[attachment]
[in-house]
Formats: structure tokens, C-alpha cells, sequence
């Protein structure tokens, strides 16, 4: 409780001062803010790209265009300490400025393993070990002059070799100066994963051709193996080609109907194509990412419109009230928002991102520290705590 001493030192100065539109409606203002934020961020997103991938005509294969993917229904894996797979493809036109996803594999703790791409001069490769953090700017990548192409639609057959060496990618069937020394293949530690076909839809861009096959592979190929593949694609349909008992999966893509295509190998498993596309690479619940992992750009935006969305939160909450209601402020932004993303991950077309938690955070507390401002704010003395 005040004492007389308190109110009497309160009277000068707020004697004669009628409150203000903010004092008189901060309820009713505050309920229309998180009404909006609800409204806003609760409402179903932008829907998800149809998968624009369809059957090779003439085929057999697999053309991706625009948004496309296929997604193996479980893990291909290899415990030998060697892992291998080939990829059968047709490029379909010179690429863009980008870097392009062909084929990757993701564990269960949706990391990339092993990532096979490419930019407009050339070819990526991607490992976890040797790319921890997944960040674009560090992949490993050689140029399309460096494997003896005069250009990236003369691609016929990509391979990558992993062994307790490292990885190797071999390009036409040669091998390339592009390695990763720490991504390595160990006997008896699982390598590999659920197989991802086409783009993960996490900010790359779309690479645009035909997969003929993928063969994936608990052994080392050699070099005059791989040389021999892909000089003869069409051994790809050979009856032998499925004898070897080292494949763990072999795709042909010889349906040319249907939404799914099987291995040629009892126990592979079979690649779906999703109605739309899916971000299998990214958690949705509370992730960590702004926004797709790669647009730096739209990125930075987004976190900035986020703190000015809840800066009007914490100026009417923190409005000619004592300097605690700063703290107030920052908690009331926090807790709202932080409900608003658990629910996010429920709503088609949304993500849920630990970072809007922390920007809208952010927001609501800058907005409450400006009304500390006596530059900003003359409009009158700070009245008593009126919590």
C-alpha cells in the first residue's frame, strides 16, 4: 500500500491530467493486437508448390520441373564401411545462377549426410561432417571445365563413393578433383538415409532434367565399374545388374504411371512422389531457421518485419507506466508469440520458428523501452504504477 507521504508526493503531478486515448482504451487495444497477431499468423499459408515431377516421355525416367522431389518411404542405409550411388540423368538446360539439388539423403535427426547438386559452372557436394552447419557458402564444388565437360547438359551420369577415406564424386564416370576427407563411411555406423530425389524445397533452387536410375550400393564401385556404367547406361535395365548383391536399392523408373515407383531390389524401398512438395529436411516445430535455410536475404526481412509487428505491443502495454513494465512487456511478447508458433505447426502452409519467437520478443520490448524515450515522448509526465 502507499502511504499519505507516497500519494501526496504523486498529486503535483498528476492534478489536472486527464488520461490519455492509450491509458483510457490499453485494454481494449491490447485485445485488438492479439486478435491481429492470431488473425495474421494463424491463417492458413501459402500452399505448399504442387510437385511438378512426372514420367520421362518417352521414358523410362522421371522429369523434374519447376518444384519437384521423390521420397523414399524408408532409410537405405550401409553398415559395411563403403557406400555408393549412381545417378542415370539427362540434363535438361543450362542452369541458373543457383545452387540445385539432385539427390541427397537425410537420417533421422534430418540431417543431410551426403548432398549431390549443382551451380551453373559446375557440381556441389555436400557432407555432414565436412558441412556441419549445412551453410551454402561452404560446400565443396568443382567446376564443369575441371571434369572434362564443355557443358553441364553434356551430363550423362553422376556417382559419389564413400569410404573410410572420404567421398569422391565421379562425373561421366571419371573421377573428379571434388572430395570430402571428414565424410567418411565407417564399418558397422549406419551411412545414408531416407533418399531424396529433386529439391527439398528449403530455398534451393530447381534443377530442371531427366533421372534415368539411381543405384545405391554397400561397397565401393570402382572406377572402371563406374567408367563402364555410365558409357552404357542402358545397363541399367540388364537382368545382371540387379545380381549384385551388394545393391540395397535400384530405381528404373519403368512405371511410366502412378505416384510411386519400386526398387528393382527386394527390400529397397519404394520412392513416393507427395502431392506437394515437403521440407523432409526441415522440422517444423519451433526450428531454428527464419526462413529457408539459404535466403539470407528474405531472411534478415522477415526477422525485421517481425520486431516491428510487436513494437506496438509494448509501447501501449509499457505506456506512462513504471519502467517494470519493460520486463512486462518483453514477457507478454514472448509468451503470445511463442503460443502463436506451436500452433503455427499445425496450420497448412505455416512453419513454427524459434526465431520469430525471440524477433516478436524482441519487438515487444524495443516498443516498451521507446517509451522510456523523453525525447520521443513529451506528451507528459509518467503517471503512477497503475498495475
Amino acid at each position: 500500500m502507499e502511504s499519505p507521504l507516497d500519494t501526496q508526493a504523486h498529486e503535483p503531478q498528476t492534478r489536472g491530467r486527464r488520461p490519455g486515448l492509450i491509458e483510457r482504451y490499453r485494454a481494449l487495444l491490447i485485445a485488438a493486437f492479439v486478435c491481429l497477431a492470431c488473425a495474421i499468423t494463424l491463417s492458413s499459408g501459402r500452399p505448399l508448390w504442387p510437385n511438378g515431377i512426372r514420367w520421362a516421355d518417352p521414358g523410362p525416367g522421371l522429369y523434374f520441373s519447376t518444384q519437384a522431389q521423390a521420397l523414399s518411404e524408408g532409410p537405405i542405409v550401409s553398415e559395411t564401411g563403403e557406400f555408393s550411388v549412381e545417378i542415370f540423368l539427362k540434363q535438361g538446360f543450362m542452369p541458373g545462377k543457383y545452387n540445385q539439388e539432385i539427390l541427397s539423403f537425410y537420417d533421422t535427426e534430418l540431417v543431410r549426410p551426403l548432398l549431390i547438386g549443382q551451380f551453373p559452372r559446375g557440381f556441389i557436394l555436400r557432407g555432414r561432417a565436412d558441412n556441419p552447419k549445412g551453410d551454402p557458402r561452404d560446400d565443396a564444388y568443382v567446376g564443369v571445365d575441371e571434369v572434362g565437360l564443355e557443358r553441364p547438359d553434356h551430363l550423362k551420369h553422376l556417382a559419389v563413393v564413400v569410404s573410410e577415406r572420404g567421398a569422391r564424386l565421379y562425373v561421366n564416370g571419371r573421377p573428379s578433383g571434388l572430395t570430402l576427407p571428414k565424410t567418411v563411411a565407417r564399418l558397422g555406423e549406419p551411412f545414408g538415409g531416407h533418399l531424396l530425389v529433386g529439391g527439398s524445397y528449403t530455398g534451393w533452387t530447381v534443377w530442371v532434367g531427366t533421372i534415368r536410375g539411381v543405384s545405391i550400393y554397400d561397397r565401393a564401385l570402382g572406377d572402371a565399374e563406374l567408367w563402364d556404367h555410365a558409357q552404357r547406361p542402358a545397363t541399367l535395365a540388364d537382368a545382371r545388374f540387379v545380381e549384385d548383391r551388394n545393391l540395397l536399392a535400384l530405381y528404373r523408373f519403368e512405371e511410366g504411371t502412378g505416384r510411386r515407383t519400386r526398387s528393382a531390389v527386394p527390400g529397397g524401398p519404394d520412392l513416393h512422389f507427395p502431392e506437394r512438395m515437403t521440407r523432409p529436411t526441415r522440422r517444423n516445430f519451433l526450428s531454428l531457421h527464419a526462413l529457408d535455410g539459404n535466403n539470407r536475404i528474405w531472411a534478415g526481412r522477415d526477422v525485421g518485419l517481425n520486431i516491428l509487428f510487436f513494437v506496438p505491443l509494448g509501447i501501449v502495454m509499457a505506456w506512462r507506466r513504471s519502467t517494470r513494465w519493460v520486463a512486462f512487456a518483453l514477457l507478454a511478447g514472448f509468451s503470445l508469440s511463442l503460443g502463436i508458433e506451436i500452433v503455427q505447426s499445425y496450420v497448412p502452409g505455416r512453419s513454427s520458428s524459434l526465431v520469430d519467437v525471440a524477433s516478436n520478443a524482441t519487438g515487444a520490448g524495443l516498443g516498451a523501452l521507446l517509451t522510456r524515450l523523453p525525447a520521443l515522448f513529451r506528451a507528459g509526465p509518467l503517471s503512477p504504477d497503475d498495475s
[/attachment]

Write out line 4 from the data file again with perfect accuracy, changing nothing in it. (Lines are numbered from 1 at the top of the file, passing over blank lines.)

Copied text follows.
C-alpha cells in the first residue's frame, strides 16, 4: 500500500491530467493486437508448390520441373564401411545462377549426410561432417571445365563413393578433383538415409532434367565399374545388374504411371512422389531457421518485419507506466508469440520458428523501452504504477 507521504508526493503531478486515448482504451487495444497477431499468423499459408515431377516421355525416367522431389518411404542405409550411388540423368538446360539439388539423403535427426547438386559452372557436394552447419557458402564444388565437360547438359551420369577415406564424386564416370576427407563411411555406423530425389524445397533452387536410375550400393564401385556404367547406361535395365548383391536399392523408373515407383531390389524401398512438395529436411516445430535455410536475404526481412509487428505491443502495454513494465512487456511478447508458433505447426502452409519467437520478443520490448524515450515522448509526465 502507499502511504499519505507516497500519494501526496504523486498529486503535483498528476492534478489536472486527464488520461490519455492509450491509458483510457490499453485494454481494449491490447485485445485488438492479439486478435491481429492470431488473425495474421494463424491463417492458413501459402500452399505448399504442387510437385511438378512426372514420367520421362518417352521414358523410362522421371522429369523434374519447376518444384519437384521423390521420397523414399524408408532409410537405405550401409553398415559395411563403403557406400555408393549412381545417378542415370539427362540434363535438361543450362542452369541458373543457383545452387540445385539432385539427390541427397537425410537420417533421422534430418540431417543431410551426403548432398549431390549443382551451380551453373559446375557440381556441389555436400557432407555432414565436412558441412556441419549445412551453410551454402561452404560446400565443396568443382567446376564443369575441371571434369572434362564443355557443358553441364553434356551430363550423362553422376556417382559419389564413400569410404573410410572420404567421398569422391565421379562425373561421366571419371573421377573428379571434388572430395570430402571428414565424410567418411565407417564399418558397422549406419551411412545414408531416407533418399531424396529433386529439391527439398528449403530455398534451393530447381534443377530442371531427366533421372534415368539411381543405384545405391554397400561397397565401393570402382572406377572402371563406374567408367563402364555410365558409357552404357542402358545397363541399367540388364537382368545382371540387379545380381549384385551388394545393391540395397535400384530405381528404373519403368512405371511410366502412378505416384510411386519400386526398387528393382527386394527390400529397397519404394520412392513416393507427395502431392506437394515437403521440407523432409526441415522440422517444423519451433526450428531454428527464419526462413529457408539459404535466403539470407528474405531472411534478415522477415526477422525485421517481425520486431516491428510487436513494437506496438509494448509501447501501449509499457505506456506512462513504471519502467517494470519493460520486463512486462518483453514477457507478454514472448509468451503470445511463442503460443502463436506451436500452433503455427499445425496450420497448412505455416512453419513454427524459434526465431520469430525471440524477433516478436524482441519487438515487444524495443516498443516498451521507446517509451522510456523523453525525447520521443513529451506528451507528459509518467503517471503512477497503475498495475